08 November 2020

Chapbooks, calls for submissions, and rounding up additional work.

So I sent out a manuscript titled Most Likely to Drown to the two first book awards I've already mentioned this fall, but as I've also mentioned, I've been thinking about chapbook contests/calls for submissions, too.

I decided this weekend that I should take a look at some older poetry files, and at newer poems that aren't in my current manuscript. I realized I have enough work to compile a chapbook manuscript that\"s completely unique from the full-length manuscript. 

I spent Saturday morning whittling a list of about 45 poems down to the 28 strongest works, and I am pretty satisfied with the result. To be honest, I've made the short list twice in chapbook competitions with a manuscript that was not as strong as this new one. I titled the collection Kill Jars, after a poem that is included, but I'm contemplating Swallows and Hares as a better title.

I didn't debate--I sent the collection out already to three publishers: The American Poetry Journal's chapbook series, Beloit Poetry Journal's Chad Walsh Chapbook Series, and Black Lawrence Press open reading period for chapbooks. All three of these opportunities are calls for submissions, not contests. However, the Chad Walsh Chapbook Series selects only one collection--and that author receives a $2500 prize (NEW for 2020), 50 author copies (perfect bound, full-color cover), and an in-depth editorial consultation, so it seems a bit more like a contest in that I'd receive more than the publication and distribution of the resulting book.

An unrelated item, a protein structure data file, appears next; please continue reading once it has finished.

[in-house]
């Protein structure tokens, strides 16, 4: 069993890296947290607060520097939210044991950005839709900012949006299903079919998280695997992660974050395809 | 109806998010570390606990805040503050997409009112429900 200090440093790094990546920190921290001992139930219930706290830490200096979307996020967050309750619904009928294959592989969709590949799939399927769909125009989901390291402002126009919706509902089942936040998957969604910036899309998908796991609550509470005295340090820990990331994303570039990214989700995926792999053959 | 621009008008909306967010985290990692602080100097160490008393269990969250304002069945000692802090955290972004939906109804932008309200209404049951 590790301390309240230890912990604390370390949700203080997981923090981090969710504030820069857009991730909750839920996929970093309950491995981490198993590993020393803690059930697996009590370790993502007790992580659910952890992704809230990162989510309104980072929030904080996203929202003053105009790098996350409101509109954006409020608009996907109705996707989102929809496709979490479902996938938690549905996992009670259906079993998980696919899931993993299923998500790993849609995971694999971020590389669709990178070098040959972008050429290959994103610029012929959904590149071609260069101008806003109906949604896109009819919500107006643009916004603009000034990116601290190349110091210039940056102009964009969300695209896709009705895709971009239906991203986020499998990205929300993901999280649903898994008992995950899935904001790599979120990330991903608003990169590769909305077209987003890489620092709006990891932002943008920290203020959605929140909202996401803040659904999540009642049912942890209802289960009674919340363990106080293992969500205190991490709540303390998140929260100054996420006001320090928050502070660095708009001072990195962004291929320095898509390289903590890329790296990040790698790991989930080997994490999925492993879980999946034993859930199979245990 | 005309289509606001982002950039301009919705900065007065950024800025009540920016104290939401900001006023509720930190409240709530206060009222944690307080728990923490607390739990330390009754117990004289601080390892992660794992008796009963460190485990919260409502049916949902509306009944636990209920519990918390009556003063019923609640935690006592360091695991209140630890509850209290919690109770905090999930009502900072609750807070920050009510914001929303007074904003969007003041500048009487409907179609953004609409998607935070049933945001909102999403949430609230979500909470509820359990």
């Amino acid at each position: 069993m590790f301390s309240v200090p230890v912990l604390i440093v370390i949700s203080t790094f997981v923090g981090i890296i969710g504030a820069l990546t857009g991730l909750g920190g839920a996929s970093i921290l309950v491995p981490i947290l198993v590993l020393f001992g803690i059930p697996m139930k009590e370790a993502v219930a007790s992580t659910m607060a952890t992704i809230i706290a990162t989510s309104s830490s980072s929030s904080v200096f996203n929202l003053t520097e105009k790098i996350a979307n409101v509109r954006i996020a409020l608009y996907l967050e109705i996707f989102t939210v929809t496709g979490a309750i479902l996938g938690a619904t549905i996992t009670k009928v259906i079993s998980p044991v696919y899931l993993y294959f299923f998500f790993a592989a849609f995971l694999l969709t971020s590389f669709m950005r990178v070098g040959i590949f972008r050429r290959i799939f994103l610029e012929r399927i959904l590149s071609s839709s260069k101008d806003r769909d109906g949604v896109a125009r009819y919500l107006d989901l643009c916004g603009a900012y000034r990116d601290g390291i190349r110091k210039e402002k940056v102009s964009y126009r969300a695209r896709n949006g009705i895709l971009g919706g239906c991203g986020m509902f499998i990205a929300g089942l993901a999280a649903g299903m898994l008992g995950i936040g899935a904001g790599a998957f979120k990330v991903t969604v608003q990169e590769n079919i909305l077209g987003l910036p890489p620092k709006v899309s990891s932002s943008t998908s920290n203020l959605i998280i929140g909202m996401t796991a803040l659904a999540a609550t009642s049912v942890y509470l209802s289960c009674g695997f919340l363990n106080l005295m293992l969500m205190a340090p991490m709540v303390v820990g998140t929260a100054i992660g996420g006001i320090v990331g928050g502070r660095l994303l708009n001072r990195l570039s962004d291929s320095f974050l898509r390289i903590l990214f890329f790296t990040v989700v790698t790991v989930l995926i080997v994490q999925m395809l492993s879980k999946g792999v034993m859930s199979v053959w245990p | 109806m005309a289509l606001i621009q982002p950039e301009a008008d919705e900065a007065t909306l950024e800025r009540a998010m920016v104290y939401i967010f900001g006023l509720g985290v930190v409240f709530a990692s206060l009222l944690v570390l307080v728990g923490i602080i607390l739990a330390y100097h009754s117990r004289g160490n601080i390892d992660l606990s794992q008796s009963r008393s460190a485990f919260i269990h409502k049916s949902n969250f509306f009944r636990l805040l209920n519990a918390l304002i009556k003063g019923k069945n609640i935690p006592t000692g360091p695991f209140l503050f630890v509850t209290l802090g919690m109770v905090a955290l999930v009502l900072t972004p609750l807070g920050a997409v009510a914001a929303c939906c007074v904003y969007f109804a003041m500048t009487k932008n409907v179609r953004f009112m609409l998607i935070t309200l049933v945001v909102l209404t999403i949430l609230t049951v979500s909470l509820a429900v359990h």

I also received a rejection letter from the online publication Sixth Finch this week, and in that rejection letter, they mentioned submitting to their open chapbook call, so I'll likely send to them, as well. For whatever reason, they do not have their chapbook call published on Submittable, so I am hoping there might be only a small pool of manuscripts there. 

It's hard to know what editors are receiving--are they just overwhelmed with a ton of manuscripts and original work, since so many people are spending more time at home during the pandemic, or are writers preoccupied with other facets of their life right now and therefore are not sending out work like they might in a usual year? I'm not sure . . . so I just keep stacking the deck in my favor as frequently as I can. 

This week, I also sent a selection of four poems to Stonecrop Magazine, out of the College of Western Idaho.

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